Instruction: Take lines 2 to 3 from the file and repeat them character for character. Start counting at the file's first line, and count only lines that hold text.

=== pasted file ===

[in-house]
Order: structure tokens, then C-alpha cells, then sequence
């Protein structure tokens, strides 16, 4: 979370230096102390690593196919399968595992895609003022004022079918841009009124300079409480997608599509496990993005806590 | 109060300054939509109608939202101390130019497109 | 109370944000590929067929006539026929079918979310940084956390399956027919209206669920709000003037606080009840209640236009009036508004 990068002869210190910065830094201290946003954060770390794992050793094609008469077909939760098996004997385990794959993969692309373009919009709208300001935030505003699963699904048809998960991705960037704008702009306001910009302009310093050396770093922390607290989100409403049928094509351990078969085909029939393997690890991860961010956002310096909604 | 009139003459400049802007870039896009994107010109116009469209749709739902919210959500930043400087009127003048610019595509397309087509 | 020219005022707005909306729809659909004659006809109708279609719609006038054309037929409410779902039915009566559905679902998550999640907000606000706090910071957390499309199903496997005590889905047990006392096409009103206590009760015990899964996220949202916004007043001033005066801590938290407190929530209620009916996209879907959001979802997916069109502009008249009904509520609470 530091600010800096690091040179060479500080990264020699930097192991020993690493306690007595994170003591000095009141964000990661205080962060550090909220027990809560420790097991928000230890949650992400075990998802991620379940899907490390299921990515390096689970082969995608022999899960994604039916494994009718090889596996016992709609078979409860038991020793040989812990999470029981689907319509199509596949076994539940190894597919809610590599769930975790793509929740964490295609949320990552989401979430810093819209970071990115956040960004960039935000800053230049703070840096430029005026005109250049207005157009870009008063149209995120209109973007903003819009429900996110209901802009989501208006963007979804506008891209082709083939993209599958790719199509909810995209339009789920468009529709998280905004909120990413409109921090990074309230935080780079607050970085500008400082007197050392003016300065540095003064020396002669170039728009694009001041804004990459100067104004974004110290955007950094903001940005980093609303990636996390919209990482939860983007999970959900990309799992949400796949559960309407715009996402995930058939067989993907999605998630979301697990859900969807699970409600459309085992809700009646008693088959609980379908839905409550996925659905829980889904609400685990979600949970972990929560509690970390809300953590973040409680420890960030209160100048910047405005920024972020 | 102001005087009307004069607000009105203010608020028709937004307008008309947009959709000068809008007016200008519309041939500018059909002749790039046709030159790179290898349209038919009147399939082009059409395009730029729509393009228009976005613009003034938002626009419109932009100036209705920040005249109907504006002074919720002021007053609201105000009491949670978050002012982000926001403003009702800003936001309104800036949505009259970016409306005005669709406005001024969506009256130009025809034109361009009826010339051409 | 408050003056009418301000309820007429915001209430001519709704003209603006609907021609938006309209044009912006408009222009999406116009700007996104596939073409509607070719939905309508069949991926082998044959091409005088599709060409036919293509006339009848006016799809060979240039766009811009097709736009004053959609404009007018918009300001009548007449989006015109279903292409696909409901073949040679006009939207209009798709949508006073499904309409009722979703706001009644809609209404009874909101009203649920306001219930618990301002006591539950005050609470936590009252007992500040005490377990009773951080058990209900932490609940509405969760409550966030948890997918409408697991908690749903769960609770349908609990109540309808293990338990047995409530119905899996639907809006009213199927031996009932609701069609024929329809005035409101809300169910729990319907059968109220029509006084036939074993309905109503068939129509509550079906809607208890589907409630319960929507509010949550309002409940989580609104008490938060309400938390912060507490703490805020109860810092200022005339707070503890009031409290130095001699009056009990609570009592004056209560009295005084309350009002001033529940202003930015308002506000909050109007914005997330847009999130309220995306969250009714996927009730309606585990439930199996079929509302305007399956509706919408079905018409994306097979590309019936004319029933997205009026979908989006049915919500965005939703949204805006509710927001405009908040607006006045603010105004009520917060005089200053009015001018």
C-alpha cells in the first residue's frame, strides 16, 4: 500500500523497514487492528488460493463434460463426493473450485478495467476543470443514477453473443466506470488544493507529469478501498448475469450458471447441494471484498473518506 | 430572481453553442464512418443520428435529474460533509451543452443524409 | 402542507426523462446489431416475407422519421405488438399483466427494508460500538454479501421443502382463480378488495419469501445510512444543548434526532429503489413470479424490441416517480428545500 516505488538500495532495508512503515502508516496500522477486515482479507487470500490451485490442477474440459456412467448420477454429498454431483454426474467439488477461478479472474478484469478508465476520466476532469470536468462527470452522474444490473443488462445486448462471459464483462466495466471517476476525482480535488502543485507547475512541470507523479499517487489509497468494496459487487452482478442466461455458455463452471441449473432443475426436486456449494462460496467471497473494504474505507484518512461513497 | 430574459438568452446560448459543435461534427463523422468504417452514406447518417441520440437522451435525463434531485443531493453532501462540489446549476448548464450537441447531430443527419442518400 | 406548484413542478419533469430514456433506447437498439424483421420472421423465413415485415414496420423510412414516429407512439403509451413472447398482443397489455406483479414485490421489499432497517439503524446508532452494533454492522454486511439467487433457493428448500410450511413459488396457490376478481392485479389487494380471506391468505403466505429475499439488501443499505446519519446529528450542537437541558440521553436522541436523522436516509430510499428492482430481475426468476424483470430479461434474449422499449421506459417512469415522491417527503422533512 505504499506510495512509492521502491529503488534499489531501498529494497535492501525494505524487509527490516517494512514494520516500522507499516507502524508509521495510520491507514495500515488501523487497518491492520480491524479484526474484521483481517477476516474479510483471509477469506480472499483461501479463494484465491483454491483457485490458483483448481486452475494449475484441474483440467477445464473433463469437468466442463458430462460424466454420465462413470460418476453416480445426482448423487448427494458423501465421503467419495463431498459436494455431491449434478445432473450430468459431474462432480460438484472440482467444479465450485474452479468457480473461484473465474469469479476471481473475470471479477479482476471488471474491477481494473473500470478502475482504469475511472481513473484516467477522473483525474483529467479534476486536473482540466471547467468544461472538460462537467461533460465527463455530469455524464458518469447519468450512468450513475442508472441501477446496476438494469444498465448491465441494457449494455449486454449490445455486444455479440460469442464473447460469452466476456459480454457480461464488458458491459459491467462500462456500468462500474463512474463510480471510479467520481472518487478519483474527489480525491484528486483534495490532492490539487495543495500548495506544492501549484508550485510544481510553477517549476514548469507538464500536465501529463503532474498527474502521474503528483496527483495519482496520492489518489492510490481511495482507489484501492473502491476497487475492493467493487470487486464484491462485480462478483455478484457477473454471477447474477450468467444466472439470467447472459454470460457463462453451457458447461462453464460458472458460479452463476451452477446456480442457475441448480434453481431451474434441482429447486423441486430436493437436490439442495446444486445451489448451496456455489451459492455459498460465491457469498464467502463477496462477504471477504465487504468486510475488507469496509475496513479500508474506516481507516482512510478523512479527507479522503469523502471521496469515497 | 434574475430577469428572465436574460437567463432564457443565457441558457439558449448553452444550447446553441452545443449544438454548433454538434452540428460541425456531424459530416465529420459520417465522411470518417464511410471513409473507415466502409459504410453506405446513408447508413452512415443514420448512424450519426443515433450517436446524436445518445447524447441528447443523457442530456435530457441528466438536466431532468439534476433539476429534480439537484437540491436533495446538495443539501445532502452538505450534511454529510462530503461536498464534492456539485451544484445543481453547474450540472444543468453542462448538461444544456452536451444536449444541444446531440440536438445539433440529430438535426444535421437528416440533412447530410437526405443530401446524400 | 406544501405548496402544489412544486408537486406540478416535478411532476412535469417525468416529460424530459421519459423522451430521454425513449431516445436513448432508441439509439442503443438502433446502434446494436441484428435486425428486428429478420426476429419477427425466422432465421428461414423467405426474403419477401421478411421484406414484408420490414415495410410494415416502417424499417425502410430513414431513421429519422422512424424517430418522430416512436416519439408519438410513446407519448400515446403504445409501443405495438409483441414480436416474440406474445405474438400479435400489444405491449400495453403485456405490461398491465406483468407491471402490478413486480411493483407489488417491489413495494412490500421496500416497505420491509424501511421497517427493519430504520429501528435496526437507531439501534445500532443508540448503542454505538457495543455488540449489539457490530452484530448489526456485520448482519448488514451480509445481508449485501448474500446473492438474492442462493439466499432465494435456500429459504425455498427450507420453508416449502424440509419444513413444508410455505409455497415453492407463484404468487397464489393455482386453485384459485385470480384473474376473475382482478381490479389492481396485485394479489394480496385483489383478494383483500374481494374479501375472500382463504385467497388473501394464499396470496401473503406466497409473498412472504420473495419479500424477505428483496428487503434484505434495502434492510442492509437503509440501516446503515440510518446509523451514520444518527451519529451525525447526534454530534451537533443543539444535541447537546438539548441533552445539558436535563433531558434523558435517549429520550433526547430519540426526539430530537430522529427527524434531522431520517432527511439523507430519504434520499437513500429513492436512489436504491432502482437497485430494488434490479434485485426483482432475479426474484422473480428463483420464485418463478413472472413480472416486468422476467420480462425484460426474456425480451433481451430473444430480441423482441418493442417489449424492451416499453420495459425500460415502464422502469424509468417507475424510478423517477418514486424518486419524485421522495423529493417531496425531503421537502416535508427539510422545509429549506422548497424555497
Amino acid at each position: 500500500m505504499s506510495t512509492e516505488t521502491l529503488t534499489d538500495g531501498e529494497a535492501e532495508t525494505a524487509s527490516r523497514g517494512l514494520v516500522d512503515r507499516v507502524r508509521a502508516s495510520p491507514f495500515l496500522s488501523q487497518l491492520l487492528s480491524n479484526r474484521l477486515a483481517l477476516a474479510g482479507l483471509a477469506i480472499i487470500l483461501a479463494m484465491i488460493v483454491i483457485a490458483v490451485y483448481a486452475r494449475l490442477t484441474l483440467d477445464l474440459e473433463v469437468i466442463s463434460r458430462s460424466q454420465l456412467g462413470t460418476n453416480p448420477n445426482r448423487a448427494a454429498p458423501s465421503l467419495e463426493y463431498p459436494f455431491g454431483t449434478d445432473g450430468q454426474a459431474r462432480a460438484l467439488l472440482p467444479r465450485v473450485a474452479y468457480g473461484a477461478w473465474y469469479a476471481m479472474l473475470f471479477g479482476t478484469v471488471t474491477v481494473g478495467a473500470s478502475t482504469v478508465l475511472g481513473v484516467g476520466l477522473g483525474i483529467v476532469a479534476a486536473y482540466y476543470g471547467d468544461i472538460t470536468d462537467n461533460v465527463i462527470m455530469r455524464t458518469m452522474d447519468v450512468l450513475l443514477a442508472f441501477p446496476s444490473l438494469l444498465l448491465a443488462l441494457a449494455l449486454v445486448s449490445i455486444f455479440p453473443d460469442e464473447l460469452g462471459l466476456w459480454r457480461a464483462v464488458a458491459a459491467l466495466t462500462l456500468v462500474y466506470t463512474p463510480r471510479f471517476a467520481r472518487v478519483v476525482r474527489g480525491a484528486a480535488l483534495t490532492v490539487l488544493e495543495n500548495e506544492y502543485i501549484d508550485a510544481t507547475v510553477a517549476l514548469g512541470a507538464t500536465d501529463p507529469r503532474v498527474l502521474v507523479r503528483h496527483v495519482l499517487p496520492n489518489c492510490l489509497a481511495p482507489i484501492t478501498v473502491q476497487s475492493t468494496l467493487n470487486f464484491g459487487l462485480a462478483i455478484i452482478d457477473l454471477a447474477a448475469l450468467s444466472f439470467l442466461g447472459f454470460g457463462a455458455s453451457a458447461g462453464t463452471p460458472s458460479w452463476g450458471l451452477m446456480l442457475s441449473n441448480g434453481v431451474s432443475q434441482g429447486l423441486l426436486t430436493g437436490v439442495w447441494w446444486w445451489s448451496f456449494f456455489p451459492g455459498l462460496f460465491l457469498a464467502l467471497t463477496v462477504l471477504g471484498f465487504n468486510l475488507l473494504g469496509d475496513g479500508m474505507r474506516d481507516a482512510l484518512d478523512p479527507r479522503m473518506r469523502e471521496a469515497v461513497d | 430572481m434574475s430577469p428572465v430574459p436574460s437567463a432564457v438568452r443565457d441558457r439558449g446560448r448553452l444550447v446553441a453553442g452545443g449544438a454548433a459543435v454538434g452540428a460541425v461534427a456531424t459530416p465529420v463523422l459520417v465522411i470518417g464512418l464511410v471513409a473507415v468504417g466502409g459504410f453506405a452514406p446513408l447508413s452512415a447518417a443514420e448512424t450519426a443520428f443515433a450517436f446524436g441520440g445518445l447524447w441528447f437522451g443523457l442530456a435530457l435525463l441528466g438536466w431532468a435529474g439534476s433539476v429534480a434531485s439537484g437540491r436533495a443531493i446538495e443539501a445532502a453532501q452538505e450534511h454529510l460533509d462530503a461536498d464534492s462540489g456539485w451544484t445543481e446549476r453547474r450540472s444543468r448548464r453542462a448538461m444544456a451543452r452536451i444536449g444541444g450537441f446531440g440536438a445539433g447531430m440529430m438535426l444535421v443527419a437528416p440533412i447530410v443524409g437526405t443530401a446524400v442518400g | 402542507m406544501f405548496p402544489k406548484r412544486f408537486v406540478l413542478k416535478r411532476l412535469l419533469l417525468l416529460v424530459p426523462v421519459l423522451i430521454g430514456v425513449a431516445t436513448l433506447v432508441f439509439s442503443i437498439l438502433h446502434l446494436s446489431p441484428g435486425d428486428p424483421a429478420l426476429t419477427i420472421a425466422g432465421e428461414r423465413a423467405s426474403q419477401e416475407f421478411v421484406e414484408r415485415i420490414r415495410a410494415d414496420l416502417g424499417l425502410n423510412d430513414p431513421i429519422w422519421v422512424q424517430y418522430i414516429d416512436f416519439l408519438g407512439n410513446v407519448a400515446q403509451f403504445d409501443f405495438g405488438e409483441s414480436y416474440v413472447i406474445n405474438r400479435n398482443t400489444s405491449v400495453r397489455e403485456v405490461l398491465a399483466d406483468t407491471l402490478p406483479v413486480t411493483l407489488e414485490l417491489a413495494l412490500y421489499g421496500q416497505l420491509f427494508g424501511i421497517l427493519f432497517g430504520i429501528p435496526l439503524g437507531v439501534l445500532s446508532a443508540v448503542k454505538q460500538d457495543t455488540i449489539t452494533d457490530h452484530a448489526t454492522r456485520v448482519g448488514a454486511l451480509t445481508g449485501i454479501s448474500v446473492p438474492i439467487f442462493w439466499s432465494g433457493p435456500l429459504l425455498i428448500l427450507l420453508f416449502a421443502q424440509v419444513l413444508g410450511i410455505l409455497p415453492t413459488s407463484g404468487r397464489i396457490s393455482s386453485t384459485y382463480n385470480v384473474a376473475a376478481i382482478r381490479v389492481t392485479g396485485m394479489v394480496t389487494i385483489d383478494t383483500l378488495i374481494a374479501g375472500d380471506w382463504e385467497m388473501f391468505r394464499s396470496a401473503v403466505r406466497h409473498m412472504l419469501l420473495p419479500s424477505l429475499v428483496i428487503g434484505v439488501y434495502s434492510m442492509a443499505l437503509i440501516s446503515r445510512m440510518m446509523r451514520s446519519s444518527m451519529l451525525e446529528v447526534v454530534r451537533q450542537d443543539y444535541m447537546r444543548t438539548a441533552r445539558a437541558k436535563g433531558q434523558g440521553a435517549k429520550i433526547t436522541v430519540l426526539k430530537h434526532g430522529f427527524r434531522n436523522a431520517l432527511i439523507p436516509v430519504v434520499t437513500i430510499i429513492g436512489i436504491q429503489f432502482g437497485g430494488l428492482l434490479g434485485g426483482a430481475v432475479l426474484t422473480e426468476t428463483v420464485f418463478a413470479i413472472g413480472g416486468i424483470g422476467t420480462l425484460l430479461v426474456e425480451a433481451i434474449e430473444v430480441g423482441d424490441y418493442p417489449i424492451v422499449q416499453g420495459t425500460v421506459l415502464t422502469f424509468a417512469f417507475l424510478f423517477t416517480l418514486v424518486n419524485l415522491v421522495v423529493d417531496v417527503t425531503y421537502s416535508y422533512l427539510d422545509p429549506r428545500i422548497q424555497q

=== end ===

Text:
Order: structure tokens, then C-alpha cells, then sequence
């Protein structure tokens, strides 16, 4: 979370230096102390690593196919399968595992895609003022004022079918841009009124300079409480997608599509496990993005806590 | 109060300054939509109608939202101390130019497109 | 109370944000590929067929006539026929079918979310940084956390399956027919209206669920709000003037606080009840209640236009009036508004 990068002869210190910065830094201290946003954060770390794992050793094609008469077909939760098996004997385990794959993969692309373009919009709208300001935030505003699963699904048809998960991705960037704008702009306001910009302009310093050396770093922390607290989100409403049928094509351990078969085909029939393997690890991860961010956002310096909604 | 009139003459400049802007870039896009994107010109116009469209749709739902919210959500930043400087009127003048610019595509397309087509 | 020219005022707005909306729809659909004659006809109708279609719609006038054309037929409410779902039915009566559905679902998550999640907000606000706090910071957390499309199903496997005590889905047990006392096409009103206590009760015990899964996220949202916004007043001033005066801590938290407190929530209620009916996209879907959001979802997916069109502009008249009904509520609470 530091600010800096690091040179060479500080990264020699930097192991020993690493306690007595994170003591000095009141964000990661205080962060550090909220027990809560420790097991928000230890949650992400075990998802991620379940899907490390299921990515390096689970082969995608022999899960994604039916494994009718090889596996016992709609078979409860038991020793040989812990999470029981689907319509199509596949076994539940190894597919809610590599769930975790793509929740964490295609949320990552989401979430810093819209970071990115956040960004960039935000800053230049703070840096430029005026005109250049207005157009870009008063149209995120209109973007903003819009429900996110209901802009989501208006963007979804506008891209082709083939993209599958790719199509909810995209339009789920468009529709998280905004909120990413409109921090990074309230935080780079607050970085500008400082007197050392003016300065540095003064020396002669170039728009694009001041804004990459100067104004974004110290955007950094903001940005980093609303990636996390919209990482939860983007999970959900990309799992949400796949559960309407715009996402995930058939067989993907999605998630979301697990859900969807699970409600459309085992809700009646008693088959609980379908839905409550996925659905829980889904609400685990979600949970972990929560509690970390809300953590973040409680420890960030209160100048910047405005920024972020 | 102001005087009307004069607000009105203010608020028709937004307008008309947009959709000068809008007016200008519309041939500018059909002749790039046709030159790179290898349209038919009147399939082009059409395009730029729509393009228009976005613009003034938002626009419109932009100036209705920040005249109907504006002074919720002021007053609201105000009491949670978050002012982000926001403003009702800003936001309104800036949505009259970016409306005005669709406005001024969506009256130009025809034109361009009826010339051409 | 408050003056009418301000309820007429915001209430001519709704003209603006609907021609938006309209044009912006408009222009999406116009700007996104596939073409509607070719939905309508069949991926082998044959091409005088599709060409036919293509006339009848006016799809060979240039766009811009097709736009004053959609404009007018918009300001009548007449989006015109279903292409696909409901073949040679006009939207209009798709949508006073499904309409009722979703706001009644809609209404009874909101009203649920306001219930618990301002006591539950005050609470936590009252007992500040005490377990009773951080058990209900932490609940509405969760409550966030948890997918409408697991908690749903769960609770349908609990109540309808293990338990047995409530119905899996639907809006009213199927031996009932609701069609024929329809005035409101809300169910729990319907059968109220029509006084036939074993309905109503068939129509509550079906809607208890589907409630319960929507509010949550309002409940989580609104008490938060309400938390912060507490703490805020109860810092200022005339707070503890009031409290130095001699009056009990609570009592004056209560009295005084309350009002001033529940202003930015308002506000909050109007914005997330847009999130309220995306969250009714996927009730309606585990439930199996079929509302305007399956509706919408079905018409994306097979590309019936004319029933997205009026979908989006049915919500965005939703949204805006509710927001405009908040607006006045603010105004009520917060005089200053009015001018």